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Oregon House OKs gun storage combined with partial public places ban
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Oregon House OKs gun storage combined with partial public places ban

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The Oregon House, on a largely party-line vote, approved a bill that combines storage requirements for firearms with a narrower ban on guns in some public places.

The 34-24 vote on Thursday sends the revamped Senate Bill 554 back to the Senate, which can vote to accept the changes — and send it to Gov. Kate Brown — or reject it and force a joint panel to negotiate the differences.

Support came exclusively from Democrats. Three of the 37 Democrats voted no: Paul Evans of Monmouth, David Gomberg of Otis and Mark Meek of Oregon City.

The president used his address to look forward to a return to normal after the pandemic. He touted the number of vaccines administered during his time in office, over 220 million, and urged Americans to continue to roll up their sleeves and get a shot."Today, 90 percent of Americans now live within five miles of a vaccination site," said President Biden. "Everyone over the age of 16, everyone, is now eligible to get vaccinated right now, right away. Go get vaccinated, America."While millions of Americans have gotten a shot, the daily number of vaccinations has fallen sharply. Part of the reason could be vaccine hesitancy. And there appears to be a partisan divide. A poll last month found 29% of Republicans say they will definitely not get vaccinated. Just 5% of Democrats said the same. Health officials worry this could slow a return to normal. 

Opposition came largely from Republicans, mostly from rural areas. Exceptions were from Clackamas County, where both Democratic Rep. Meek and Republican Leader Christine Drazan of Canby spoke against it. No Republicans voted for it.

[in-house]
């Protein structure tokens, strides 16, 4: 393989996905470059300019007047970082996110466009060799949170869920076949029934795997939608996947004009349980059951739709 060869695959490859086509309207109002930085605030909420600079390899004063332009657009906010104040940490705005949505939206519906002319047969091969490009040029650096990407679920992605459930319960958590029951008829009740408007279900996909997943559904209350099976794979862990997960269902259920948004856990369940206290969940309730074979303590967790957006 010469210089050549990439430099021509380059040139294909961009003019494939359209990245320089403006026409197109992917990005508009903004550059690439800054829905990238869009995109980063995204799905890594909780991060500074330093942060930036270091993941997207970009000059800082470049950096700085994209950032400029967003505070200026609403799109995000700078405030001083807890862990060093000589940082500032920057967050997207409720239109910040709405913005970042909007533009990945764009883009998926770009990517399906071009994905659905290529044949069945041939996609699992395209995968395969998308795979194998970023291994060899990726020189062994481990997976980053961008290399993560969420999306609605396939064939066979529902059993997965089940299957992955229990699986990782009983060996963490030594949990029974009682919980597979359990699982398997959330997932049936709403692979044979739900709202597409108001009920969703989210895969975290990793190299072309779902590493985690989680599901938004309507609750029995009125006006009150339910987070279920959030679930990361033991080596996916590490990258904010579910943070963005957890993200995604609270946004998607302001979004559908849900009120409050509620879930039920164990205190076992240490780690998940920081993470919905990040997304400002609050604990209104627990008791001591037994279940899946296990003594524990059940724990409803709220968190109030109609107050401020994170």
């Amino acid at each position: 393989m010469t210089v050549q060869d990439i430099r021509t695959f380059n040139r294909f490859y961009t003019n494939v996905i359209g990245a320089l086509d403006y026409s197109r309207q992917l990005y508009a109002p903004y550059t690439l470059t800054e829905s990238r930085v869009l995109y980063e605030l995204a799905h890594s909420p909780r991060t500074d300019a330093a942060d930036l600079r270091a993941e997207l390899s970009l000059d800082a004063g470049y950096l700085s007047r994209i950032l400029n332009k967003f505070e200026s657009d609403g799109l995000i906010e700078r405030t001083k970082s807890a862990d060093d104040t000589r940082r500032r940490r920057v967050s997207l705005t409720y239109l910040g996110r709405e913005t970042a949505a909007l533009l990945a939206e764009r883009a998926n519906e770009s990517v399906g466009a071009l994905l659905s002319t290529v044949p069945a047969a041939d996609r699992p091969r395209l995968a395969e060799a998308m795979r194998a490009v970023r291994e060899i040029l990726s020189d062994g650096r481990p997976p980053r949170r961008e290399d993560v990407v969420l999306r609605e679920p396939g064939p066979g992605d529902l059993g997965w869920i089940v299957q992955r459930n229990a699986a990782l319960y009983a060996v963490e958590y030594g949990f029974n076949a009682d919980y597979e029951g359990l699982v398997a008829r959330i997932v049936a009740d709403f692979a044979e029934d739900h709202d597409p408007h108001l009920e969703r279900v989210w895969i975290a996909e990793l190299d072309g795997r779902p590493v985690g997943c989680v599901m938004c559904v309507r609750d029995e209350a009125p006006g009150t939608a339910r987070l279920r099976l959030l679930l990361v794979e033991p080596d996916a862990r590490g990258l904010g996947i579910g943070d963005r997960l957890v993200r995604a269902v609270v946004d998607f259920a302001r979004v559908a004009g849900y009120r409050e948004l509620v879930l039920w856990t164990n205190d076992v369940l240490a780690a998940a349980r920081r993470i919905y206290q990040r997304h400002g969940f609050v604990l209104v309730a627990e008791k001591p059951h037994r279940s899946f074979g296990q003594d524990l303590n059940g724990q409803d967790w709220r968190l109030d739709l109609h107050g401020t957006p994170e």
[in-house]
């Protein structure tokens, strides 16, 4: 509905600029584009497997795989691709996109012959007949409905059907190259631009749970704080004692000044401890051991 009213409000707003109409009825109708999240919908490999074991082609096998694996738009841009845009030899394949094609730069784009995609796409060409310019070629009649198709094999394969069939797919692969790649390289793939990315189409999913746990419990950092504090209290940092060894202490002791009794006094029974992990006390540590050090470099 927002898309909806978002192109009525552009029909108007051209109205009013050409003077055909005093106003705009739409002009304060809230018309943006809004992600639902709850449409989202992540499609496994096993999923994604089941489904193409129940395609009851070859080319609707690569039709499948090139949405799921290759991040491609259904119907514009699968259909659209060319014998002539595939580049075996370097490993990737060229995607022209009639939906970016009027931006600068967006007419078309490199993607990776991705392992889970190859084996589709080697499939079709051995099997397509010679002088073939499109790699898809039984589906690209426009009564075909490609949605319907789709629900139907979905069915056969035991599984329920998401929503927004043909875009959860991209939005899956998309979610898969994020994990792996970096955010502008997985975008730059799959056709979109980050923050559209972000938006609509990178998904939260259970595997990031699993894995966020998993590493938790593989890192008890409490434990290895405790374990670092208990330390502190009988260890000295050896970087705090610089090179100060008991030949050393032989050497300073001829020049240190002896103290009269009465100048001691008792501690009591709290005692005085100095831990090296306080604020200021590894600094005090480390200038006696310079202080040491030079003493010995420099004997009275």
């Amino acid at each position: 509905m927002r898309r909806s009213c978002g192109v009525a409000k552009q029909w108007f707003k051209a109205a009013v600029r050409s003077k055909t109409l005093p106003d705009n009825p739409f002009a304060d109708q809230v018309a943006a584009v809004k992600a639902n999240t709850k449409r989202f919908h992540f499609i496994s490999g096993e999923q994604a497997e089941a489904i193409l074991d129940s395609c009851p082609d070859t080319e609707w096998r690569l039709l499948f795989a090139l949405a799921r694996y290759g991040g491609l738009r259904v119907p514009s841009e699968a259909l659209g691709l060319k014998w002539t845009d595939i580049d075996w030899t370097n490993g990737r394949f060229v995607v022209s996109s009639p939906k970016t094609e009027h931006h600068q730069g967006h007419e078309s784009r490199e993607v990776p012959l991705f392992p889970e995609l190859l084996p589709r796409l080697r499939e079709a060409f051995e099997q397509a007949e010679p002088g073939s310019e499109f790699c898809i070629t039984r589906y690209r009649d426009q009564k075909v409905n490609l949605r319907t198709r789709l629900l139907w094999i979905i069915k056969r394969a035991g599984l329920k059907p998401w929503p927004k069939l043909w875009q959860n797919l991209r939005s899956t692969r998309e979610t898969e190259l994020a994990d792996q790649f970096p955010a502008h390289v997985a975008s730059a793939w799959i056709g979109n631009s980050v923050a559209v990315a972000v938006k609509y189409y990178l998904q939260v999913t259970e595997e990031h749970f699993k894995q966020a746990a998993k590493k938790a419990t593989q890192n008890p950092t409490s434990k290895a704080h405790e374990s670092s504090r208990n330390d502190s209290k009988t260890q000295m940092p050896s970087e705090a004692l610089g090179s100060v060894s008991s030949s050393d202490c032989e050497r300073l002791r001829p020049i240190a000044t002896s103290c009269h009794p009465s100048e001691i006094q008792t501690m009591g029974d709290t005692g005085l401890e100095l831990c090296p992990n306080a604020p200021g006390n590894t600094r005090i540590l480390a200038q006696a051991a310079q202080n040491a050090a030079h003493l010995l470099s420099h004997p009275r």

Two Republicans were excused.

The vote took place after close to three hours of debate.

The bill does not have an emergency clause, which means that if it becomes law, opponents have 90 days from the close of the 2021 session to obtain 74,680 voter signatures to force a statewide election. The number is set by the Oregon Constitution, which specifies 4% of the votes cast for governor in the most recent election in 2018.

Part of the revamped bill proposes requirements for firearms locks and storage already written into a separate House bill, which the House sent back to committee.

Under the revamped bill, guns must have trigger or cable locks, be stored in a locked container or in a gun room. An offense is a Class C violation, which carries a maximum fine of $500, unless someone under age 18 obtains access, in which case it is a Class A violation with a maximum fine of $2,000. No jail time is imposed for violations.

The bill also requires prompt reporting of stolen firearms. Its first sections are named in honor of Cindy Yuille and Steve Forsyth, who died on Dec. 11, 2012, in the Clackamas Town Center shootings. The assault-style weapon used to kill them was found to have been stolen.

The other part of the revamped bill narrows the scope of a firearms ban included in the original SB 554, which passed the Senate on March 25.

The changes would still bar the estimated 300,000 holders of Oregon concealed-handgun licenses from bringing firearms into some public places. State courts, which often are in buildings maintained by counties, already are off-limits to firearms.

But the scope of the ban would be narrower under the House version.

Licensees would be barred from bringing firearms into the Capitol, though not from other state buildings as originally proposed in the Senate.

They would be barred from bringing firearms into the passenger terminal at the Portland airport, defined as one with annual passenger traffic of more than one million. (Eugene and Medford airports had counts around one million passengers annually prior to the onset of the coronavirus pandemic.) Passenger boarding areas and firearms shipments in luggage are controlled by federal law.

Firearms bans would be optional at Oregon Health & Science University, seven state universities, 17 community college districts and 197 school districts if their governing boards impose them on buildings and grounds under their control. Notices of bans must be clearly displayed on buildings and grounds and posted online. (Bans would not apply to public sidewalks and streets.)

The revamped version of the bill drops the option for cities, counties and special districts to bar firearms from their buildings and grounds.

Offenses would be considered Class A misdemeanors with maximum punishments of one year in jail and a fine of $6,250.

The bill also would raise initial filing fees for concealed-handgun licenses from $50 to $100, and for renewals, from $50 to $75.

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